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Pope Attends Services in Turkey as Trip Nears End

  • Dorian Jones

Pope Francis visits the Hagia Sophia, the Byzantine church-turned-mosque that is now a museum, in Istanbul, Nov. 29, 2014.

Pope Francis visits the Hagia Sophia, the Byzantine church-turned-mosque that is now a museum, in Istanbul, Nov. 29, 2014.

Pope Francis wraps up a three-day trip to Turkey on Sunday by attending a religious ceremony in Istanbul with Ecumenical Patriarch Bartholomew, the spiritual leader of 300 million Orthodox Christians worldwide.

They are also expected to sign a joint declaration committing themselves to church reunification efforts.

On Saturday, the two spiritual leaders attended an ecumenical service in Istanbul at the Patriarchal Church of St. George, where the pope bowed before Bartholomew and asked for his blessing. Bartholomew obliged by kissing the pontiff's head. Following the service, the two men met for private talks.

Earlier, the pope visited other key religious and historical sites. Visiting the 17th-century Sultan Ahmet Mosque, also known as the Blue Mosque, Francis clasped his hands and bowed his head as he stood alongside Istanbul Mufti Rahmi Yaran, who was performing a prayer.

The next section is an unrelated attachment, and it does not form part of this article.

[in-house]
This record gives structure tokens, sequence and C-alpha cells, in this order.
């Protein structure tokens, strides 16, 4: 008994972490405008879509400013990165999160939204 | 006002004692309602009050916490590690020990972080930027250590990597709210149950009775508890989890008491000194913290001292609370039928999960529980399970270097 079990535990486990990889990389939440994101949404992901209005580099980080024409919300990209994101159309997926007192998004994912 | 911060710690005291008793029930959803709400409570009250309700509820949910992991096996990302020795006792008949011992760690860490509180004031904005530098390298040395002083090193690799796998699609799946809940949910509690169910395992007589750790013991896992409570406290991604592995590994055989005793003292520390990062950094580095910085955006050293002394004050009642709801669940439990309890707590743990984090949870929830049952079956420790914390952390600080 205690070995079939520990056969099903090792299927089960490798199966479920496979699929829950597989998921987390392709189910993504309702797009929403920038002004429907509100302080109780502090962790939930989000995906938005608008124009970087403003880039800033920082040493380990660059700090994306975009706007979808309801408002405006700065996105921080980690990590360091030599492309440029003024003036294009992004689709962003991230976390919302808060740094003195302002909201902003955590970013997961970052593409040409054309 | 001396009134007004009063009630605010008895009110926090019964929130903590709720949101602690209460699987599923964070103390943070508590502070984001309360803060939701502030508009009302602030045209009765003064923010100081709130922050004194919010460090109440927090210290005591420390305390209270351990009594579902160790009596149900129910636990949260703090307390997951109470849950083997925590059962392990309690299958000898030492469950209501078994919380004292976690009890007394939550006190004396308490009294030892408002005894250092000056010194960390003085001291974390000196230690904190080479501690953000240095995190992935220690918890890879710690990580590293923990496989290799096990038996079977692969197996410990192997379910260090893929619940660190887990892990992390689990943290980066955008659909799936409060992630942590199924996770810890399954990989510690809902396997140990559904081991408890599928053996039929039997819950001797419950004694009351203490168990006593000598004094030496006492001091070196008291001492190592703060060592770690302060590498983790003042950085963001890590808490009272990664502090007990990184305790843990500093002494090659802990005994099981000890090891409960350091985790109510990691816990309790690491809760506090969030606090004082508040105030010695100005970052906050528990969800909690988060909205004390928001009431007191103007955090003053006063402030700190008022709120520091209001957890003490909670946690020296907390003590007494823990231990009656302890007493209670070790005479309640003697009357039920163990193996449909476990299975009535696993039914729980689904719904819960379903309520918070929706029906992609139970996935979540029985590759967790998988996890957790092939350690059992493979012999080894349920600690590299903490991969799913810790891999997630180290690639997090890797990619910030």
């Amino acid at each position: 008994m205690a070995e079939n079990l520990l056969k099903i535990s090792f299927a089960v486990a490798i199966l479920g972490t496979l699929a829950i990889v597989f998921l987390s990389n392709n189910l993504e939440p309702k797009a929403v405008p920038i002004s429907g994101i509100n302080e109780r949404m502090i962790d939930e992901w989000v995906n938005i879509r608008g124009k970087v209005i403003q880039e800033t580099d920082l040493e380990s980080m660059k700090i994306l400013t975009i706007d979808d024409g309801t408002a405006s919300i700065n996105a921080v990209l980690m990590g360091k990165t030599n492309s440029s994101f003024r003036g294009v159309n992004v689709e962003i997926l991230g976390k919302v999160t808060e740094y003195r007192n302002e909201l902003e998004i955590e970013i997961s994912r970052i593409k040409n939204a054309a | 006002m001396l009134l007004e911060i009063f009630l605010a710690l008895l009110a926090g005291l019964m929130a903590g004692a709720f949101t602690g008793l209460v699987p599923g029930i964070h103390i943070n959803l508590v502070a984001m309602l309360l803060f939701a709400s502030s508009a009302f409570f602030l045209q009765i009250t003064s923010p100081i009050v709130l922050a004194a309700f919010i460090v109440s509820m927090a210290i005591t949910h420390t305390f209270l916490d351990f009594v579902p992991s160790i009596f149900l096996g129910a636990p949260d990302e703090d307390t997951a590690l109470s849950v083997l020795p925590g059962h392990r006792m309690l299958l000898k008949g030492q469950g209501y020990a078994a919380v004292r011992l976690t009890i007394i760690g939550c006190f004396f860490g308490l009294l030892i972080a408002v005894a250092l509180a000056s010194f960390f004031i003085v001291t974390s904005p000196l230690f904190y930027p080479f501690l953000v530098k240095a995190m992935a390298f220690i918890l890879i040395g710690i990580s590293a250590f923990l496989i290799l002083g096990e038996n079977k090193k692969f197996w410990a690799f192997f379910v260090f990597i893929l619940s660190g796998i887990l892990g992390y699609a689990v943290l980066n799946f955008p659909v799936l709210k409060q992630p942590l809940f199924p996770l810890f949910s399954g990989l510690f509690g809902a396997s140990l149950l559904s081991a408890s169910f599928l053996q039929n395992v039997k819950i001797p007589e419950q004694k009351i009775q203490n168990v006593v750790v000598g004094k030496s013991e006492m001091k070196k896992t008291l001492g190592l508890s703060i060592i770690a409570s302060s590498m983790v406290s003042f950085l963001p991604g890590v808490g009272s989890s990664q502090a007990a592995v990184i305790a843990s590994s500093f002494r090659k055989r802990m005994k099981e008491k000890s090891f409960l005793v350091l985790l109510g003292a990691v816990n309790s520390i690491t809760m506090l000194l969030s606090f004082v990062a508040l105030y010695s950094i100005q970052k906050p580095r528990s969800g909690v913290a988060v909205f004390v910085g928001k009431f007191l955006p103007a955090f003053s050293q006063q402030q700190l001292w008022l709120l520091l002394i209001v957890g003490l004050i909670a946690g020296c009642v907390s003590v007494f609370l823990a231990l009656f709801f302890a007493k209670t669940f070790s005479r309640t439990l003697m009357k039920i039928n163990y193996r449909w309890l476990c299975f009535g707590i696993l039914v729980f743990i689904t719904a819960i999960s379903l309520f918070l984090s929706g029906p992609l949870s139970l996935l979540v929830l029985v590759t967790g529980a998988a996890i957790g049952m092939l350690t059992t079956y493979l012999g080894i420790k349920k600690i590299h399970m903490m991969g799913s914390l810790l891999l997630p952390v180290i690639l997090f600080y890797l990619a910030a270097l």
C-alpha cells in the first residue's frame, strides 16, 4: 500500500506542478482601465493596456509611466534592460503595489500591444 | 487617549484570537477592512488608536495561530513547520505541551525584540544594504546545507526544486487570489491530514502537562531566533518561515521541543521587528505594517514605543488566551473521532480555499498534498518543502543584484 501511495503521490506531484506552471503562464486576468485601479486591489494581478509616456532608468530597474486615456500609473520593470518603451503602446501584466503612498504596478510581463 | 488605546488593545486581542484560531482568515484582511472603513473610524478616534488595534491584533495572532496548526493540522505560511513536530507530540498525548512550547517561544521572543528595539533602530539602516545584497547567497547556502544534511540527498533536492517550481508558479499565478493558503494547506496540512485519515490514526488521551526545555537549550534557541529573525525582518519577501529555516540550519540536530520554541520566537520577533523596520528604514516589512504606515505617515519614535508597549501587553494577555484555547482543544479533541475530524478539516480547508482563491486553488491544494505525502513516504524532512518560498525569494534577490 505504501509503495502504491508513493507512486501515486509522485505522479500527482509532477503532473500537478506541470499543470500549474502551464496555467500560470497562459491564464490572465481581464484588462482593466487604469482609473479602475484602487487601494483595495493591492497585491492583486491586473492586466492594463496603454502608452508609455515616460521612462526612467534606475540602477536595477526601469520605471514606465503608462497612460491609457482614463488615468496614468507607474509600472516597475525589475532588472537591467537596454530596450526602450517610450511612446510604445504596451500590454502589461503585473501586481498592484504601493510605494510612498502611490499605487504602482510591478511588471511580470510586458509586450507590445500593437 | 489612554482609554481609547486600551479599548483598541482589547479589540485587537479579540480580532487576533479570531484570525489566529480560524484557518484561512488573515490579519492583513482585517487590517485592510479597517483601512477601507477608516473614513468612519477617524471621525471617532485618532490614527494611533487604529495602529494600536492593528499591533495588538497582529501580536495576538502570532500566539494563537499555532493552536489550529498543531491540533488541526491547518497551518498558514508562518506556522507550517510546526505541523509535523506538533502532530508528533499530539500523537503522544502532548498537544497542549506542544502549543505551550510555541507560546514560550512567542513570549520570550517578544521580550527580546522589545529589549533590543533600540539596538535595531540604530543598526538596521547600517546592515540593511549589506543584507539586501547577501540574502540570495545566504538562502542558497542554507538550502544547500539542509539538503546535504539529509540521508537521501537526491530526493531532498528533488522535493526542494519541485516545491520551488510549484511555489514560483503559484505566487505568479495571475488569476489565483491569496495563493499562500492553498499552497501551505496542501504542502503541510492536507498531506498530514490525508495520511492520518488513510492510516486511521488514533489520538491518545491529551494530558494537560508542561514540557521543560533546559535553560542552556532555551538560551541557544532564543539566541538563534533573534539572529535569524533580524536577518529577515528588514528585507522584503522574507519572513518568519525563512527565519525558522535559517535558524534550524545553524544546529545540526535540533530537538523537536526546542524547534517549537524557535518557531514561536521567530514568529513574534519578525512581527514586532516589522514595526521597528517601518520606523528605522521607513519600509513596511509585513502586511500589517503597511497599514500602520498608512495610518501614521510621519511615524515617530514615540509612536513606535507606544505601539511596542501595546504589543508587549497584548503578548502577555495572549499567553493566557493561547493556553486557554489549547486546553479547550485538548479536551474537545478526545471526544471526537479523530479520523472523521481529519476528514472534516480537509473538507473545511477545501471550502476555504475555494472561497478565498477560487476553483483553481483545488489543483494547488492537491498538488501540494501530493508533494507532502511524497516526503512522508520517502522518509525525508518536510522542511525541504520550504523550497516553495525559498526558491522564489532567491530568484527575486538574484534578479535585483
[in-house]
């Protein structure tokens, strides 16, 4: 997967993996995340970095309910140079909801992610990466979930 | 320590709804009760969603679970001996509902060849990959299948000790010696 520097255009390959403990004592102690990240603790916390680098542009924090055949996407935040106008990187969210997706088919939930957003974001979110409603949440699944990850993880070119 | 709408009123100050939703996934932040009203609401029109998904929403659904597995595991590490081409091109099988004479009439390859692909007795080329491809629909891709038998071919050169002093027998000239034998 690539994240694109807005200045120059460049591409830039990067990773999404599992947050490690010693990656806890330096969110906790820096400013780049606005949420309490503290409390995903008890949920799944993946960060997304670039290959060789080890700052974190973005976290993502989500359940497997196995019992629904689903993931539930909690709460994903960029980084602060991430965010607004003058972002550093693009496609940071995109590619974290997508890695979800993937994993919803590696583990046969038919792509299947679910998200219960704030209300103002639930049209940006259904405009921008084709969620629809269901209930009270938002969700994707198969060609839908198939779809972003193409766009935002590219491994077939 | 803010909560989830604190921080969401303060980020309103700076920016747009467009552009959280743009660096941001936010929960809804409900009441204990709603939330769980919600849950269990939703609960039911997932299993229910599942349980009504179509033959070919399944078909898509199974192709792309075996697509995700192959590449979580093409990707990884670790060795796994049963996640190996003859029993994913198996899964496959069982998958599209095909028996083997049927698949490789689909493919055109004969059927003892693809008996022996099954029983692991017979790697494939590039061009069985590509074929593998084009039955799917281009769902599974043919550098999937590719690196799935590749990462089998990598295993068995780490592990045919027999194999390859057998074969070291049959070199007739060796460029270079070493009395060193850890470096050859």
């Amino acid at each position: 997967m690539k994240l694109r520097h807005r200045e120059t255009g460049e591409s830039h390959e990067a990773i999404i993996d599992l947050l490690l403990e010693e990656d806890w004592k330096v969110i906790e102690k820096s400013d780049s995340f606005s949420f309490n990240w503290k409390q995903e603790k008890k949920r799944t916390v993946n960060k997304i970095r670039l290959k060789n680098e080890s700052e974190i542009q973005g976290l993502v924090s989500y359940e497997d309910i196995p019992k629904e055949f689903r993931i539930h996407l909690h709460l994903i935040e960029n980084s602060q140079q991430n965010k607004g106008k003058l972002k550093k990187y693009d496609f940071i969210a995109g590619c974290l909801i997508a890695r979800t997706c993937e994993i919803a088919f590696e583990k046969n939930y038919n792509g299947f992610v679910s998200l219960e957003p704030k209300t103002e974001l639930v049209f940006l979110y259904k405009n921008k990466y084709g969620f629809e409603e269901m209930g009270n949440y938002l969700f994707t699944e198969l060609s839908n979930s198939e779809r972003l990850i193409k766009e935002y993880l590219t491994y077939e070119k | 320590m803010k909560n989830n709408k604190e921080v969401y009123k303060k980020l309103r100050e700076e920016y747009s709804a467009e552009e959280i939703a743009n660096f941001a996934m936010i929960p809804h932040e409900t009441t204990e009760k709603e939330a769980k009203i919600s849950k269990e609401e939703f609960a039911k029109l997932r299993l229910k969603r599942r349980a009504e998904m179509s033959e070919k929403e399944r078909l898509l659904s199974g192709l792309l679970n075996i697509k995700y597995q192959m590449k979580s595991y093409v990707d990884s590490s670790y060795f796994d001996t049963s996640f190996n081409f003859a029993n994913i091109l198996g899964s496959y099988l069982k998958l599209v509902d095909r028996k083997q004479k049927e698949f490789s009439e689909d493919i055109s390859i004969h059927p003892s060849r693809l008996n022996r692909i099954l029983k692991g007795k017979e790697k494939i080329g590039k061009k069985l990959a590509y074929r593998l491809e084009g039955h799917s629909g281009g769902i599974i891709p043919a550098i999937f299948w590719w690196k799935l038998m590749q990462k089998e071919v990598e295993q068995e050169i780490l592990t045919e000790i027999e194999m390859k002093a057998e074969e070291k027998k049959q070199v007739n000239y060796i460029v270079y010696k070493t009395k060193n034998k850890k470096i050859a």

Francis also toured the Hagia Sophia, the Byzantine church that was transformed into an imperial mosque after the conquest of Constantinople — present-day Istanbul — and is now a museum. Additionally, he celebrated Mass at the Catholic Cathedral of the Holy Spirit.

Priest delighted

For Father Franz Kangler, a Catholic priest in Istanbul, there is happiness over the pontiff's visit to Istanbul.

"I am just happy because it's strengthening the position of the small churches and giving them new hope," he said.

In the last century, Turkey’s Christian community has declined, now accounting for less than 1 percent of the population.

One member of the city’s Catholic community welcomed the pope’s visit but also had concerns: "Appreciate it that he come to this country, because it's very difficult to come in this country, I think, because for the security."

With Islamic State forces just across Turkey’s border and jihadist cells suspected of operating in Istanbul, a massive security operation is in force for the pope’s visit. But the pope refused to use a specially designated armored car, instead requesting what he called a “humble car.”

Hope for reunification

Among many Christians in Istanbul there is hope that Francis and Bartholomew can give impetus to church reunification efforts. The two leaders have already reportedly struck a good working relationship; the Istanbul meeting is their second encounter in less than a year.

Francis is the fourth pontiff to visit Turkey after similar trips in the past by Paul VI, John Paul II and Benedict XVI. The trip to the majority Muslim but constitutionally secular nation comes as Turkey grapples with an influx of more than 1.6 million refugees, mainly Syrians, who have fled fighting in their country.

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